But Blake LeMoyne had no intention of giving himself up in silence. Published, on Article Day in The Washington Post, the first long-form post on the Medium platform Excerpts from discussions he may have had with LaMDA. Then this engineer took up the pen To direct the point home, is still on average, explaining that he “began to learn Transcendental Meditation” for this algorithm. According to him, the latter would have expressed extremely human frustration at not being able to continue this initiative after learning about the punishment of Blake LeMoyne. This researcher concludes, “I don’t understand why Google would refuse to give her something so simple that would cost nothing: the right to consult her before every experiment on her to get her consent.”
this is Awesome media dump The row between Google and its ex-employee over the conscience of artificial intelligence has not failed to arouse a wide resonance in the scientific community. The vast majority of AI specialists assert that Blake Lemoine “is wrong to lend properties of a machine that it does not possess,” for example, asserts Claude Tozet, a specialist in neurosciences and networks of artificial neurons at Aix-Marseille University.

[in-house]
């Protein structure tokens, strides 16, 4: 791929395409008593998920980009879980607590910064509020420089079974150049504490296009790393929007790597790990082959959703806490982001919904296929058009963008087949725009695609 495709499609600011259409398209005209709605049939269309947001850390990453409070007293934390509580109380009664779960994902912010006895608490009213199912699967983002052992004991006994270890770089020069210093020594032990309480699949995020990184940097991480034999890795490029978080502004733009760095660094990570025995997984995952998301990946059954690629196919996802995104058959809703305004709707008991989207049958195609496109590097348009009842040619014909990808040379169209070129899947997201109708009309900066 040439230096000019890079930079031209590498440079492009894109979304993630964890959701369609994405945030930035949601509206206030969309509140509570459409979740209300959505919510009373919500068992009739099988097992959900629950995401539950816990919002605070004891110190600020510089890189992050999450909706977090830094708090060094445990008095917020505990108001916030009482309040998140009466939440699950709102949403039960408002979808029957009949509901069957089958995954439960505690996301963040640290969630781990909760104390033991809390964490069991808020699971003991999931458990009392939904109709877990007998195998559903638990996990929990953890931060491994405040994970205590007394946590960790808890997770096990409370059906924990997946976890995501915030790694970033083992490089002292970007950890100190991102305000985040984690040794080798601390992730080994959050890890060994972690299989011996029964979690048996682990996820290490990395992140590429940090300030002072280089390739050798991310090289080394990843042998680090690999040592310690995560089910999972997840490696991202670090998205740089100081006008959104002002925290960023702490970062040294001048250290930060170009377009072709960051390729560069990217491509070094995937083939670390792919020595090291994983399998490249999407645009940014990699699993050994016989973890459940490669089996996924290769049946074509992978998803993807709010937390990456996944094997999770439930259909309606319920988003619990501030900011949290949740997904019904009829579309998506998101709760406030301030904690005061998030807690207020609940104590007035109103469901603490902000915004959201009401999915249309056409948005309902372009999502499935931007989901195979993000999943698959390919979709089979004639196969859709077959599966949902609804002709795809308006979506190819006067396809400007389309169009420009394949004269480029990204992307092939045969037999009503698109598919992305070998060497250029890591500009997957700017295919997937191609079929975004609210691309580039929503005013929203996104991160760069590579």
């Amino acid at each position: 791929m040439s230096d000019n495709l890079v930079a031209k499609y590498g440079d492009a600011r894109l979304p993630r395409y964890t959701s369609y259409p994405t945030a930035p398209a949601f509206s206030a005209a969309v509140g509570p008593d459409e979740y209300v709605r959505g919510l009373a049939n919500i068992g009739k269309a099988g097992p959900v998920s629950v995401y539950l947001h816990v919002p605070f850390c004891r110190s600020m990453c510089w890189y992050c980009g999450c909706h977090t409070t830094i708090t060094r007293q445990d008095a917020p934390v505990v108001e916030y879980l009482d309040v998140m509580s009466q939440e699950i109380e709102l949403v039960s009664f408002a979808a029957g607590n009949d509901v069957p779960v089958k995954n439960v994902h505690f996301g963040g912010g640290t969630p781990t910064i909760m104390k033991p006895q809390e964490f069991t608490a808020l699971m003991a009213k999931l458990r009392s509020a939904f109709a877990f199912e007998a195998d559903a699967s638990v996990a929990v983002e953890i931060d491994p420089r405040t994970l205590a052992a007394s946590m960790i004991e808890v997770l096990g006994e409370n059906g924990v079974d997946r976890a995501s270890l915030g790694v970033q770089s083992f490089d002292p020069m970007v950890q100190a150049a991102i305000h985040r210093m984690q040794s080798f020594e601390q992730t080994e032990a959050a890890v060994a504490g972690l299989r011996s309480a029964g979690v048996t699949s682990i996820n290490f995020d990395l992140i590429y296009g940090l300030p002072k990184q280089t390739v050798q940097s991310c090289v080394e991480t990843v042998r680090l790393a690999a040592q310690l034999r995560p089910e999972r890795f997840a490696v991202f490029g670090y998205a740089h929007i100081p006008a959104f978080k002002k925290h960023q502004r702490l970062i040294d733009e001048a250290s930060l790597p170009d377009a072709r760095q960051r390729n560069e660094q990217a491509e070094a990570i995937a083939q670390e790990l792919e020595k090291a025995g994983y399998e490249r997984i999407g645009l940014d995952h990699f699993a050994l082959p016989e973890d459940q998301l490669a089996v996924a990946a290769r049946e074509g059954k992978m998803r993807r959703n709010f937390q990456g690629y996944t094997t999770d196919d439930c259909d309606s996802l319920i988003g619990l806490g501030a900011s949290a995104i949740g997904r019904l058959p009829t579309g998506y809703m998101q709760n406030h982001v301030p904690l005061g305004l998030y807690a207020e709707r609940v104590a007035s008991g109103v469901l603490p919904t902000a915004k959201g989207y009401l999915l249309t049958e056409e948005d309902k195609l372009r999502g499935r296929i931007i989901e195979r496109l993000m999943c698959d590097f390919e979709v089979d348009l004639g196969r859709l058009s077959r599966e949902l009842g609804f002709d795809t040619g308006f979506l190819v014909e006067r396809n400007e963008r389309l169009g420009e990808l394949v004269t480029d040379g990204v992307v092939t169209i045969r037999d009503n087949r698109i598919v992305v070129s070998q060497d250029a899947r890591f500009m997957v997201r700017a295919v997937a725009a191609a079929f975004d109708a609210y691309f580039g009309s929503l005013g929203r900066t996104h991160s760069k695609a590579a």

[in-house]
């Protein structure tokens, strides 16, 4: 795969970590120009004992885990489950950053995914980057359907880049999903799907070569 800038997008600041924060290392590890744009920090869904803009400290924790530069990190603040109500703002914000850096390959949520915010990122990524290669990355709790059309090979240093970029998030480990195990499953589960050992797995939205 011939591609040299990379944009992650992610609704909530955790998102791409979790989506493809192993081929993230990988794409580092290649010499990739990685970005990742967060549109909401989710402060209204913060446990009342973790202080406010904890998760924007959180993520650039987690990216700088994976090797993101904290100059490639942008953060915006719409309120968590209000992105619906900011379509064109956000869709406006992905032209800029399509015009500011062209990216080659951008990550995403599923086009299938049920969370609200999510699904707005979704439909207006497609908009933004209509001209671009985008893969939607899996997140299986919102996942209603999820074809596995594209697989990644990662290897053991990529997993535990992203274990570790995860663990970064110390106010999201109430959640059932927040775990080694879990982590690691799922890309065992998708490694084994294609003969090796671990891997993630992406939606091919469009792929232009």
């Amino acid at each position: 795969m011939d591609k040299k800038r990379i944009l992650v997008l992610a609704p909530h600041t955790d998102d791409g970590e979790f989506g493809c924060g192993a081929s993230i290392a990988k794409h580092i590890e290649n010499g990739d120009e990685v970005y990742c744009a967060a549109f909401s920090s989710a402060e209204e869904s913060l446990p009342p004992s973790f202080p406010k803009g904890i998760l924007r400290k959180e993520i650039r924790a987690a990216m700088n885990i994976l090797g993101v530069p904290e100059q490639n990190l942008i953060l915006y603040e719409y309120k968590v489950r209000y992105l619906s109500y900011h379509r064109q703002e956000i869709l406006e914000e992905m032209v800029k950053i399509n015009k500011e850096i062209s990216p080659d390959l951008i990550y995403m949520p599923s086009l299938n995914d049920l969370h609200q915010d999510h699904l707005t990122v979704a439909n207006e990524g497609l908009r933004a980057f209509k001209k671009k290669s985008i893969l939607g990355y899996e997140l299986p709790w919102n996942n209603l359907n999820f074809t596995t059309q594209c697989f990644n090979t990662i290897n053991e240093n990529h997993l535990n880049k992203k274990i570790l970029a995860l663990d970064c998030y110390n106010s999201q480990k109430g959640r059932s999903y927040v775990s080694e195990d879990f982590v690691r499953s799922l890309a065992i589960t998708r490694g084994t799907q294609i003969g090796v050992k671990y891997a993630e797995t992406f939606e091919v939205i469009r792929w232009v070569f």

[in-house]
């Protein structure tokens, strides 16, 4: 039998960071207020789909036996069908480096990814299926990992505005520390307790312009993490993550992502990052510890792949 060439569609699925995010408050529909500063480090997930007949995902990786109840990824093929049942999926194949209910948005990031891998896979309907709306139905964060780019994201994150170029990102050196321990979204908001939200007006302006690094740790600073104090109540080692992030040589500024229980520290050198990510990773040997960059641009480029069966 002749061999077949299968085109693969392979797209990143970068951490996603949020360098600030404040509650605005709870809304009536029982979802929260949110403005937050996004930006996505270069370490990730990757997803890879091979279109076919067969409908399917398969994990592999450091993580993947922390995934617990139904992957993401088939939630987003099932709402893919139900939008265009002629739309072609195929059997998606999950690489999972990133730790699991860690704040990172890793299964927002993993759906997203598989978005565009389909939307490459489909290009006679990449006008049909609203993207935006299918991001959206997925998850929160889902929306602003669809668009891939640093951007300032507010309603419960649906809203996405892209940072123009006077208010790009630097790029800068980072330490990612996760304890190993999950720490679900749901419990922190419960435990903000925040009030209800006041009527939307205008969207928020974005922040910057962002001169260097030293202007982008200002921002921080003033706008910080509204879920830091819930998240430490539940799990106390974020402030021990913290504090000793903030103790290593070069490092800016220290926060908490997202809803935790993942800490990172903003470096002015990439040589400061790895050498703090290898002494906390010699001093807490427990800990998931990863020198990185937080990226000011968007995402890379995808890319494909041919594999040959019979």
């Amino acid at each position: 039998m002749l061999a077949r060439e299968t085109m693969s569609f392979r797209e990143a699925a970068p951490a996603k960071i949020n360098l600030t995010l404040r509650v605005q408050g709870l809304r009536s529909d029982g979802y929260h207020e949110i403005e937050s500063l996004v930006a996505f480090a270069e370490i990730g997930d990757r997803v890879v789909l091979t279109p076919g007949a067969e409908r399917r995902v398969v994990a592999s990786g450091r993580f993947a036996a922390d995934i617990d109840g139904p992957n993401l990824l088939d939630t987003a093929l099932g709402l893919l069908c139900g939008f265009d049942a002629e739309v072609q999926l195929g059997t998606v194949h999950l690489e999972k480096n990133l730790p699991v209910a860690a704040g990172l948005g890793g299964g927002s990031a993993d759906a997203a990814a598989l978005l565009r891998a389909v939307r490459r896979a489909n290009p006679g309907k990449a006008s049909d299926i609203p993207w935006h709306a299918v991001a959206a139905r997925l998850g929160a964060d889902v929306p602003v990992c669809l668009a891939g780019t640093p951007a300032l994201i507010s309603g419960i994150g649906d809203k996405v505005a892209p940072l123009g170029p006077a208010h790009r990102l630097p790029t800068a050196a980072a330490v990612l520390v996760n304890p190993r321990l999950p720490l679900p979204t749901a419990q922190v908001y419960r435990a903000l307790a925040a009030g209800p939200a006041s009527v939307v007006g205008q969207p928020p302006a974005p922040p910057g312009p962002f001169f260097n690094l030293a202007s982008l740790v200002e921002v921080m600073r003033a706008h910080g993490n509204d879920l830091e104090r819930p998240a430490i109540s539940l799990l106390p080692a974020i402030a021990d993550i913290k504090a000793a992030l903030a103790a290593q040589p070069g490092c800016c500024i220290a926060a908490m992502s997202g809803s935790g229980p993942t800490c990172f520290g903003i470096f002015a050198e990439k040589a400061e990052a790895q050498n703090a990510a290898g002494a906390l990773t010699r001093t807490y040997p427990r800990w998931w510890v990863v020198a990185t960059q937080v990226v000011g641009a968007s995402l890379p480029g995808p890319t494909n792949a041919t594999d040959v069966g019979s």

“He went too far in his assertions, without providing concrete elements that would substantiate his statements,” adds Jean-Gabriel Janacea, a computer scientist, philosopher and chair of the CNRS’s ethics committee.
In fact, Blake Lemoine asserts he was surprised by the notes and the consistency of LaDMA’s rhetoric. Thus, during an exchange about the difference between a slave and a servant, AI made sure that she did not understand the nuances associated with the salary paid to one and not to the other … while adding that his misunderstanding was probably due to the fact that she did not need money as a machine. “It was that level of self-awareness that got me going even deeper,” says Blake Lemoine.